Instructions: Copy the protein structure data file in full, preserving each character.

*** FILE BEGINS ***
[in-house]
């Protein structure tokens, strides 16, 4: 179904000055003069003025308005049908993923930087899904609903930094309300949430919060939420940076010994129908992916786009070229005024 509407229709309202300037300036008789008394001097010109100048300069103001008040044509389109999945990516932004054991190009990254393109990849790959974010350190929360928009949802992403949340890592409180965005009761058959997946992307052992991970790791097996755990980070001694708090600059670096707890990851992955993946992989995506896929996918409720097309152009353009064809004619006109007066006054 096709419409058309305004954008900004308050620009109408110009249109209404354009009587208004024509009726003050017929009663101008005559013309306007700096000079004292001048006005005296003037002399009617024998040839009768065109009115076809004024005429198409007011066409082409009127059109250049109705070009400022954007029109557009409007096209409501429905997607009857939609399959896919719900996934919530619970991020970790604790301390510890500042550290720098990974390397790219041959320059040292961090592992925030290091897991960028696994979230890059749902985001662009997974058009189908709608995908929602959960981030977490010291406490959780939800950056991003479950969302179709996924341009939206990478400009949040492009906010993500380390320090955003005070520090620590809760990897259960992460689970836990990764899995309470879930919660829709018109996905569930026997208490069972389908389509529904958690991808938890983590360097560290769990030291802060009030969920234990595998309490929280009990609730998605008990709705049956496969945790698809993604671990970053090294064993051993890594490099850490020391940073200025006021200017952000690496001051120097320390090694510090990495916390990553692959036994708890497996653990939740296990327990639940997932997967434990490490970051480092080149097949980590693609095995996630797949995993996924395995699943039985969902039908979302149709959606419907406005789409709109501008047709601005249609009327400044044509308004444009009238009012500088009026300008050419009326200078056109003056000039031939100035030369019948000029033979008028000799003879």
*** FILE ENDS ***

[in-house]
């Protein structure tokens, strides 16, 4: 179904000055003069003025308005049908993923930087899904609903930094309300949430919060939420940076010994129908992916786009070229005024 509407229709309202300037300036008789008394001097010109100048300069103001008040044509389109999945990516932004054991190009990254393109990849790959974010350190929360928009949802992403949340890592409180965005009761058959997946992307052992991970790791097996755990980070001694708090600059670096707890990851992955993946992989995506896929996918409720097309152009353009064809004619006109007066006054 096709419409058309305004954008900004308050620009109408110009249109209404354009009587208004024509009726003050017929009663101008005559013309306007700096000079004292001048006005005296003037002399009617024998040839009768065109009115076809004024005429198409007011066409082409009127059109250049109705070009400022954007029109557009409007096209409501429905997607009857939609399959896919719900996934919530619970991020970790604790301390510890500042550290720098990974390397790219041959320059040292961090592992925030290091897991960028696994979230890059749902985001662009997974058009189908709608995908929602959960981030977490010291406490959780939800950056991003479950969302179709996924341009939206990478400009949040492009906010993500380390320090955003005070520090620590809760990897259960992460689970836990990764899995309470879930919660829709018109996905569930026997208490069972389908389509529904958690991808938890983590360097560290769990030291802060009030969920234990595998309490929280009990609730998605008990709705049956496969945790698809993604671990970053090294064993051993890594490099850490020391940073200025006021200017952000690496001051120097320390090694510090990495916390990553692959036994708890497996653990939740296990327990639940997932997967434990490490970051480092080149097949980590693609095995996630797949995993996924395995699943039985969902039908979302149709959606419907406005789409709109501008047709601005249609009327400044044509308004444009009238009012500088009026300008050419009326200078056109003056000039031939100035030369019948000029033979008028000799003879």